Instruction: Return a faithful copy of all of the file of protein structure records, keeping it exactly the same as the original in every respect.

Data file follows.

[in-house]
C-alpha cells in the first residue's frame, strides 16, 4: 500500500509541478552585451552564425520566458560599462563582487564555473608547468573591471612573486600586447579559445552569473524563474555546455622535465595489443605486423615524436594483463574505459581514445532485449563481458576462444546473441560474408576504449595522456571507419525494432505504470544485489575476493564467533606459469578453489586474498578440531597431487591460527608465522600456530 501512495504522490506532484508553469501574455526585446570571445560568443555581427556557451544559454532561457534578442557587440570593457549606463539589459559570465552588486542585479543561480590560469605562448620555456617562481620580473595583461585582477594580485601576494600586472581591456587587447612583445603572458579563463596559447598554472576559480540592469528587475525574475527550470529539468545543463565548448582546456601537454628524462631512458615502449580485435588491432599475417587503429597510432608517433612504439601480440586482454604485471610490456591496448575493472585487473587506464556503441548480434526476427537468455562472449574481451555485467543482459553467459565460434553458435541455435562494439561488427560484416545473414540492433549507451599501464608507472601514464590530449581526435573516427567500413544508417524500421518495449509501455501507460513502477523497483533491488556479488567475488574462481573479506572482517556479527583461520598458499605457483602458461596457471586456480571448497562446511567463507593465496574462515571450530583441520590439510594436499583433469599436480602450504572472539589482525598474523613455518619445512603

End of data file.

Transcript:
[in-house]
C-alpha cells in the first residue's frame, strides 16, 4: 500500500509541478552585451552564425520566458560599462563582487564555473608547468573591471612573486600586447579559445552569473524563474555546455622535465595489443605486423615524436594483463574505459581514445532485449563481458576462444546473441560474408576504449595522456571507419525494432505504470544485489575476493564467533606459469578453489586474498578440531597431487591460527608465522600456530 501512495504522490506532484508553469501574455526585446570571445560568443555581427556557451544559454532561457534578442557587440570593457549606463539589459559570465552588486542585479543561480590560469605562448620555456617562481620580473595583461585582477594580485601576494600586472581591456587587447612583445603572458579563463596559447598554472576559480540592469528587475525574475527550470529539468545543463565548448582546456601537454628524462631512458615502449580485435588491432599475417587503429597510432608517433612504439601480440586482454604485471610490456591496448575493472585487473587506464556503441548480434526476427537468455562472449574481451555485467543482459553467459565460434553458435541455435562494439561488427560484416545473414540492433549507451599501464608507472601514464590530449581526435573516427567500413544508417524500421518495449509501455501507460513502477523497483533491488556479488567475488574462481573479506572482517556479527583461520598458499605457483602458461596457471586456480571448497562446511567463507593465496574462515571450530583441520590439510594436499583433469599436480602450504572472539589482525598474523613455518619445512603